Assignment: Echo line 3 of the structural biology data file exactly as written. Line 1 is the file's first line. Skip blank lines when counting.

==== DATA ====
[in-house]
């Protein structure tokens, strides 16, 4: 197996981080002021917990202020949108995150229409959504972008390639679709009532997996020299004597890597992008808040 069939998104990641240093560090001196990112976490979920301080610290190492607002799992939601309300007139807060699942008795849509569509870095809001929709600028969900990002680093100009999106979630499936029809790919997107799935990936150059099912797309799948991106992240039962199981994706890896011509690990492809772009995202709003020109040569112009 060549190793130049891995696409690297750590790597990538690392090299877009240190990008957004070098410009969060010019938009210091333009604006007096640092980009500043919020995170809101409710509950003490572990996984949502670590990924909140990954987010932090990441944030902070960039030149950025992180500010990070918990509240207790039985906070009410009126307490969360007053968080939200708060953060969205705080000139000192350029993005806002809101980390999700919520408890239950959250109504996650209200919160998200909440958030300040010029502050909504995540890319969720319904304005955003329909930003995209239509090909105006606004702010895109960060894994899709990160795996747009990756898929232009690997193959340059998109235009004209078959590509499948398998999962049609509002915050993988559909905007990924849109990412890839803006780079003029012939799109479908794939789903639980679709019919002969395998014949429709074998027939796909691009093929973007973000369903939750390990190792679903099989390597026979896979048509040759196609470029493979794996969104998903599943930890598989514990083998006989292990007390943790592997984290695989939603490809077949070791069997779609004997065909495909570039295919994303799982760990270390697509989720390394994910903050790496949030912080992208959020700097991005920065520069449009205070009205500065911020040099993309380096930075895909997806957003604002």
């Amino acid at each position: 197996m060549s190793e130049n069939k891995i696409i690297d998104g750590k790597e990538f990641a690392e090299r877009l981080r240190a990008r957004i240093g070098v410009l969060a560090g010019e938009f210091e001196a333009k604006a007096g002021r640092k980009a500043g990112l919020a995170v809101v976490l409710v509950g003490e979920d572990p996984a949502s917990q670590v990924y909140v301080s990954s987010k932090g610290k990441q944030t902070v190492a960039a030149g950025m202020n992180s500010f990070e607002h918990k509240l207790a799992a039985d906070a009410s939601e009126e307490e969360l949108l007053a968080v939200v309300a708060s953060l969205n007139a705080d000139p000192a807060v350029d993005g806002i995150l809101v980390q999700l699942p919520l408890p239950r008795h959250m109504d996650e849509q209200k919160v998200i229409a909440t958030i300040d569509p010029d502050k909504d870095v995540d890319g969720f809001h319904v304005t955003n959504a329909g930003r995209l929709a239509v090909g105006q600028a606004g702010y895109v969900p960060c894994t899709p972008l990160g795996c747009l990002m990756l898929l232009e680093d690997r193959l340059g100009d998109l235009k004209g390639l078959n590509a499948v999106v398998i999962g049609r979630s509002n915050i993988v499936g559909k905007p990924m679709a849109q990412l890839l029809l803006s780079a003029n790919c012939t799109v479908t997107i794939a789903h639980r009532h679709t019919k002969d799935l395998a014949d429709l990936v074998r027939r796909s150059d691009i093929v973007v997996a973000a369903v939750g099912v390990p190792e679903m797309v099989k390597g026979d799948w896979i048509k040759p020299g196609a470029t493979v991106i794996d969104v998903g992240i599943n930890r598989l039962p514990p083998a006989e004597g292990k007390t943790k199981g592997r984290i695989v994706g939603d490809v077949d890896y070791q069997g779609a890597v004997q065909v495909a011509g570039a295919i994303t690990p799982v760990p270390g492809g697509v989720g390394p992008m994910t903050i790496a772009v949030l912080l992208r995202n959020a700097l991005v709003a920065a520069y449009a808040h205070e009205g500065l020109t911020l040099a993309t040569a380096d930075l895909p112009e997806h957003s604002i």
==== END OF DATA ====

């Amino acid at each position: 197996m060549s190793e130049n069939k891995i696409i690297d998104g750590k790597e990538f990641a690392e090299r877009l981080r240190a990008r957004i240093g070098v410009l969060a560090g010019e938009f210091e001196a333009k604006a007096g002021r640092k980009a500043g990112l919020a995170v809101v976490l409710v509950g003490e979920d572990p996984a949502s917990q670590v990924y909140v301080s990954s987010k932090g610290k990441q944030t902070v190492a960039a030149g950025m202020n992180s500010f990070e607002h918990k509240l207790a799992a039985d906070a009410s939601e009126e307490e969360l949108l007053a968080v939200v309300a708060s953060l969205n007139a705080d000139p000192a807060v350029d993005g806002i995150l809101v980390q999700l699942p919520l408890p239950r008795h959250m109504d996650e849509q209200k919160v998200i229409a909440t958030i300040d569509p010029d502050k909504d870095v995540d890319g969720f809001h319904v304005t955003n959504a329909g930003r995209l929709a239509v090909g105006q600028a606004g702010y895109v969900p960060c894994t899709p972008l990160g795996c747009l990002m990756l898929l232009e680093d690997r193959l340059g100009d998109l235009k004209g390639l078959n590509a499948v999106v398998i999962g049609r979630s509002n915050i993988v499936g559909k905007p990924m679709a849109q990412l890839l029809l803006s780079a003029n790919c012939t799109v479908t997107i794939a789903h639980r009532h679709t019919k002969d799935l395998a014949d429709l990936v074998r027939r796909s150059d691009i093929v973007v997996a973000a369903v939750g099912v390990p190792e679903m797309v099989k390597g026979d799948w896979i048509k040759p020299g196609a470029t493979v991106i794996d969104v998903g992240i599943n930890r598989l039962p514990p083998a006989e004597g292990k007390t943790k199981g592997r984290i695989v994706g939603d490809v077949d890896y070791q069997g779609a890597v004997q065909v495909a011509g570039a295919i994303t690990p799982v760990p270390g492809g697509v989720g390394p992008m994910t903050i790496a772009v949030l912080l992208r995202n959020a700097l991005v709003a920065a520069y449009a808040h205070e009205g500065l020109t911020l040099a993309t040569a380096d930075l895909p112009e997806h957003s604002i």